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Graduate profiles

Graduate profiles

From academia to communications, our School of Biological Sciences alumni have diverse careers.

 

Name: Harvinder Bhandal

Subject: Biomedical Sciences

Graduated: 2016

Place of work: Bioventus

Position: Territory Sales Manager

What did Royal Holloway teach you?

They provided an in-depth understanding of science and the mechanism of action which is crucial especially in the role I am currently in. They provided me with extensive training on my presentation skills, which have been extremely helpful during the interview process, and also within the role. It is important to note also, that the extensive use of research papers has enabled me to have a high skill of accuracy to look for specific information for a specific purpose. 

What's happened in your career?

I am responsible for selling Bioventus' products to new and existing customers. I utilise strategic sales skills and I am involved in high-level discussions with both surgeons and other key stakeholders. I travel internationally and there is potential for this in other companies too.

Name: Lauren Edwards

Subjects: BSc Biology and PhD Biological Sciences

Graduated: 2013 and 2018

Position: School Teacher

What first attracted you to Royal Holloway?

I studied at Royal Holloway for seven years, I picked the course based on the diversity and freedom of choice of modules and I was really pleased with being able to study a mix of zoology, ecology and molecular biology courses. I really enjoyed the independence of my final year research project. I graduated with a first and I was offered the opportunity to continue my research with a PhD and I jumped at the chance to stay within such a supportive learning environment.

What did Royal Holloway teach you?

During my time as a postgraduate I made the most of all the opportunities to get involved in the department. Representing the Plant Molecular Science centre and chairing the Postgraduate Committee allowed me to make sure my voice, and the voices of others were heard and improvements made. The importance of this and the ability to make a difference to people's lives through improving their learning experience has become a real focus for me and this responsibility taught me many skills that I can take into my future career as an educator.

I realised my passion and flair for teaching by having the opportunity to work as a demonstrator in undergraduate laboratory sessions and supervising third year research projects. All the students I have taught and researched with make me feel proud that I used my time as a PhD student to enhance their university experience in some way, as well as taking the opportunity to learn so much from them. I managed to take teaching courses alongside my research to make sure I used the experience fully and to make sure my teaching improved. I received the Excellence in Teaching Engagement Award which was part of the Staff Recognition awards at Royal Holloway. It was really fulfilling to win an award that came about from student and staff recognition of my efforts in teaching within the school.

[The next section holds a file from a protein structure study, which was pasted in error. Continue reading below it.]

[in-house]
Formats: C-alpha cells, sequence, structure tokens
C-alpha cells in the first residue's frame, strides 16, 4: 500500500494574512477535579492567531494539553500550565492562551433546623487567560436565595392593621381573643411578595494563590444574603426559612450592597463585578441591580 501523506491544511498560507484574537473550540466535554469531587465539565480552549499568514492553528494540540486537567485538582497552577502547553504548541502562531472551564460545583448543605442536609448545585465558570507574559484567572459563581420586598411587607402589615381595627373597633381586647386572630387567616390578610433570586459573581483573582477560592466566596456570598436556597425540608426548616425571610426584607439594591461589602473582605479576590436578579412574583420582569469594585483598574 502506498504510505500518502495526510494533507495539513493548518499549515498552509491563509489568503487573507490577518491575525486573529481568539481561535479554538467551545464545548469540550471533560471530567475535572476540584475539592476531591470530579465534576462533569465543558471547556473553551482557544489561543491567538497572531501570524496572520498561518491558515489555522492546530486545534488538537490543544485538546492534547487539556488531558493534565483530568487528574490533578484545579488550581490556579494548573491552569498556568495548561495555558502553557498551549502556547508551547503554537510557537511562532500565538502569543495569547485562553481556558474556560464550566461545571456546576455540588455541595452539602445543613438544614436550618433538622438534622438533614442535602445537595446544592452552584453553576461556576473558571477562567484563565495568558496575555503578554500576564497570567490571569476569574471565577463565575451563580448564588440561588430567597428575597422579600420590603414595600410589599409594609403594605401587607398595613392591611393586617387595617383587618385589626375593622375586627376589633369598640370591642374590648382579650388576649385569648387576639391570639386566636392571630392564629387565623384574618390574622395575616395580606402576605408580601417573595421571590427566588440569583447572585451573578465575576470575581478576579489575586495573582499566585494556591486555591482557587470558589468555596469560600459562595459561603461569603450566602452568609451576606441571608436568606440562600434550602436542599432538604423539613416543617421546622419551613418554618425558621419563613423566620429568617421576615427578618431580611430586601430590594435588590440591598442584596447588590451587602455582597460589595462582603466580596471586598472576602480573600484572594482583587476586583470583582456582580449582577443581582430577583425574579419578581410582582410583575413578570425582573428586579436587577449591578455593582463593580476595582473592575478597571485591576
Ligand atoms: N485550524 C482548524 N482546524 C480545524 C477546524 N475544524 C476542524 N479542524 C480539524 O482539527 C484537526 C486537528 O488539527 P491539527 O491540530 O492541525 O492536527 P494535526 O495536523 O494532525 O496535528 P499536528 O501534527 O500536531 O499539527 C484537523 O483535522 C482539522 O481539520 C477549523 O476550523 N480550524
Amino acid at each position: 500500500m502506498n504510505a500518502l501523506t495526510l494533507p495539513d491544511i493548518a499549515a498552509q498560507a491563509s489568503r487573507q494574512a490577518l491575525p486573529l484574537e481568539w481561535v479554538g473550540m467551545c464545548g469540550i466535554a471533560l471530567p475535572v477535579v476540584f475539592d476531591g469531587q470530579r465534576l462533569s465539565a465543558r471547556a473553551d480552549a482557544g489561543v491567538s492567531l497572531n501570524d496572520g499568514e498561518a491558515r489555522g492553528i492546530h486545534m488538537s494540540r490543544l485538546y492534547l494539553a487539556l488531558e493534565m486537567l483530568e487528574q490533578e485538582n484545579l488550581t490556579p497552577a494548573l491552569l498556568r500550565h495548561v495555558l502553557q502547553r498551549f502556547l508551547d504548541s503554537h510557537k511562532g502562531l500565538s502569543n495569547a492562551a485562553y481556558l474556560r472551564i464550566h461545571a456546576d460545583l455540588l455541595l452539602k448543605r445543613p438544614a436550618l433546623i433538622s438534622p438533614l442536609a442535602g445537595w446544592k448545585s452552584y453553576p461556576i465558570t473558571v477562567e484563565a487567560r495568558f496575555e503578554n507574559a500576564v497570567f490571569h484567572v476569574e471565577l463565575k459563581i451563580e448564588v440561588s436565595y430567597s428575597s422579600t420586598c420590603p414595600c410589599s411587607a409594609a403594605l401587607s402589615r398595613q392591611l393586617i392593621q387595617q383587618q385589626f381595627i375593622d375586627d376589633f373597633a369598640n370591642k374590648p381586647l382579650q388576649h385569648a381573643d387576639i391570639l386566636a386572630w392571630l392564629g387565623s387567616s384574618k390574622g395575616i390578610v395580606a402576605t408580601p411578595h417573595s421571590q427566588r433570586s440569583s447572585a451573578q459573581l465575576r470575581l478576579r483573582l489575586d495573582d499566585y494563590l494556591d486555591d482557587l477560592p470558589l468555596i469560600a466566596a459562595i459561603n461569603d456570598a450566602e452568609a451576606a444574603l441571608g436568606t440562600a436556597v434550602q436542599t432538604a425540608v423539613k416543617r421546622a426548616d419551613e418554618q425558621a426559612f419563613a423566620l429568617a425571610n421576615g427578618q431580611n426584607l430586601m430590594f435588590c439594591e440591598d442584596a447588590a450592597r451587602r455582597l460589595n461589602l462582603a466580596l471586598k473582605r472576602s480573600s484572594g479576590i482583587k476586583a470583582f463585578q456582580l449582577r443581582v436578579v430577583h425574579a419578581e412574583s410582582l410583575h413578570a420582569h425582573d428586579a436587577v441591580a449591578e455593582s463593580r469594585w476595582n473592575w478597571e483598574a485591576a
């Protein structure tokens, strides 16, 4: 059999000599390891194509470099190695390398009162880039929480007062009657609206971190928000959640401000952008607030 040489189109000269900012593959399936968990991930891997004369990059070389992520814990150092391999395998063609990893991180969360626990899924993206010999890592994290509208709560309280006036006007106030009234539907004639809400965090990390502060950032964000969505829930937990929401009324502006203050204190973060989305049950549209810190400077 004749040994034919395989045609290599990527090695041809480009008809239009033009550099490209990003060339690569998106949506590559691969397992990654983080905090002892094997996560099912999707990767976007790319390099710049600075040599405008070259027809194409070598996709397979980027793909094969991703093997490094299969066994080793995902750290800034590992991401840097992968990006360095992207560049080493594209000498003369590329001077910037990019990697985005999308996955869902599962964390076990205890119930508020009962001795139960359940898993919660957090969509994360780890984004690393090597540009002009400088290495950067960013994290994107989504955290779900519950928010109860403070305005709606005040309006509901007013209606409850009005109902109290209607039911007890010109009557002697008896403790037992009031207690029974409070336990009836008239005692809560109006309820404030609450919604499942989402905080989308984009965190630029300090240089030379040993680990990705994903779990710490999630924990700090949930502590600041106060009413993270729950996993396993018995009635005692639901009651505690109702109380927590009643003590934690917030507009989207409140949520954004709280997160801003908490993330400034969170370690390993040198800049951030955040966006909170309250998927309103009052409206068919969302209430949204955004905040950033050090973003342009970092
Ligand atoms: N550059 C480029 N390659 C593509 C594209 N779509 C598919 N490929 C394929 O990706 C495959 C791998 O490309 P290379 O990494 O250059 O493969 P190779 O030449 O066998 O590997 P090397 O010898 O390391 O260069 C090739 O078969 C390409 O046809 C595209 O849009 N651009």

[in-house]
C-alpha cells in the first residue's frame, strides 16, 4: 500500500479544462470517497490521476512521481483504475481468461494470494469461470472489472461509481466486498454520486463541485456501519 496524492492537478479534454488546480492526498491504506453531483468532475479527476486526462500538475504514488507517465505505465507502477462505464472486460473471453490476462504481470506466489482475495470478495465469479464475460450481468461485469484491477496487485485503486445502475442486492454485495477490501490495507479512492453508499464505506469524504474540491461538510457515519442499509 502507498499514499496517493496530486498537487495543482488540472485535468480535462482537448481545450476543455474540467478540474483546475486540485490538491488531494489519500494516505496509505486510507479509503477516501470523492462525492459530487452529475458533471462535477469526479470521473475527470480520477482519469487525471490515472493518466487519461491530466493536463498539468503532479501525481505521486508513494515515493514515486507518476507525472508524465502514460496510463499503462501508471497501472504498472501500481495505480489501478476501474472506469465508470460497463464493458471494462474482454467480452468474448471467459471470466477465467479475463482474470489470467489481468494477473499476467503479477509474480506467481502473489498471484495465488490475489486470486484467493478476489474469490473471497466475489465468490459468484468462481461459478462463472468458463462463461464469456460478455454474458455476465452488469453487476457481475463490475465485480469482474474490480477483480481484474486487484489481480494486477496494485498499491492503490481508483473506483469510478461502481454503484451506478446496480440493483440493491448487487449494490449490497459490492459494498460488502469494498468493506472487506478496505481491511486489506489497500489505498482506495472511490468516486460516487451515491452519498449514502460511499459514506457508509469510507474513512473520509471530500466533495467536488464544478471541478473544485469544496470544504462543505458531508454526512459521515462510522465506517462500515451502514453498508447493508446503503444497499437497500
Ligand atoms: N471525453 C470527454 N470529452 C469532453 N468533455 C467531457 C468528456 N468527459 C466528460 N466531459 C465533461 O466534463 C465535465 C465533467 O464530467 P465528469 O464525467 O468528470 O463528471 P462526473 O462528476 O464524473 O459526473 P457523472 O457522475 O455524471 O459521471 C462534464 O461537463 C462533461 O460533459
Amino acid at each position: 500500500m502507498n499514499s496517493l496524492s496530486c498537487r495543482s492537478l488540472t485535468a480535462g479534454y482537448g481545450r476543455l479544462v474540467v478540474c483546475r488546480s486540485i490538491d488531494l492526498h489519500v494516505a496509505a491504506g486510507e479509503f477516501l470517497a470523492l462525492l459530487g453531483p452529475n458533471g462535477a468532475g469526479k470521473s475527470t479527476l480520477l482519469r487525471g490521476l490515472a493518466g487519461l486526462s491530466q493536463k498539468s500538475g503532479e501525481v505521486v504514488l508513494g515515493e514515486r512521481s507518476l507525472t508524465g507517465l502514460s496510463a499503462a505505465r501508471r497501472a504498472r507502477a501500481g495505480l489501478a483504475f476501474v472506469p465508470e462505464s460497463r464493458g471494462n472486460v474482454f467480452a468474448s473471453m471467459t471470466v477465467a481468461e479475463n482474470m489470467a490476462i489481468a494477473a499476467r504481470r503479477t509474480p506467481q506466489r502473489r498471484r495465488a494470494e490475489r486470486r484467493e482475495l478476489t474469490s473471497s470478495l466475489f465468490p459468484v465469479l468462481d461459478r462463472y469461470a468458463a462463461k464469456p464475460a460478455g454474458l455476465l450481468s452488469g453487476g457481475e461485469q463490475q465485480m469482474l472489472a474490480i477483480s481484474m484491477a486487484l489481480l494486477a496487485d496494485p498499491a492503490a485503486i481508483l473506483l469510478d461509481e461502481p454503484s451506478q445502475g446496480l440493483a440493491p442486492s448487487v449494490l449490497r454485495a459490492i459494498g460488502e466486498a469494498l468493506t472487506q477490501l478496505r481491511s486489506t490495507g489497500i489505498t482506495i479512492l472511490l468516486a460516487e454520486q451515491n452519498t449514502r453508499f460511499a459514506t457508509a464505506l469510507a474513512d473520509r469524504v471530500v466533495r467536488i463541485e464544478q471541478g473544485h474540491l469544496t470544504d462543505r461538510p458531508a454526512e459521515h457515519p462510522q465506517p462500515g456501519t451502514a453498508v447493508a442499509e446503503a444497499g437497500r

What's happened in your career?

Studying at Royal Holloway has given me valuable experience that has helped me to gain a place as a salaried trainee teacher through the Researchers in Schools programme where I hope to continue my research, promote university education, teach and study for a full teaching qualification.

Name: Samia Ahmed
Subject: BSc Biology & Geology, MSc Petroleum Geoscience
Graduated: 2008 and 2009
Place of work: IHS, UK
Position: Middle East Field Researcher

IHS provides data and expertise for customers ranging from governments and multi-nationals to technical professionals in over 180 countries.

Samia’s role at IHS is to create new discovery field records and to research and reconcile all aspects of hydrocarbon field data, ensuring data accuracy and consistency.

What first attracted you to Royal Holloway?

Royal Holloway came highly recommended from my brothers who studied there and had a great experience, both academically and socially. Coupled with the reputation of the geology course at Royal Holloway, I decided to move from Denmark to study there.

What did Royal Holloway teach you?

My degree was very career specific, extensive and challenging. It constantly focused on learning and improving your skills. There was extensive laboratory and field work which helped to develop an analytical and critical approach.

There were also field trips, presentations, written projects and group work; all of this has helped me tremendously in my career.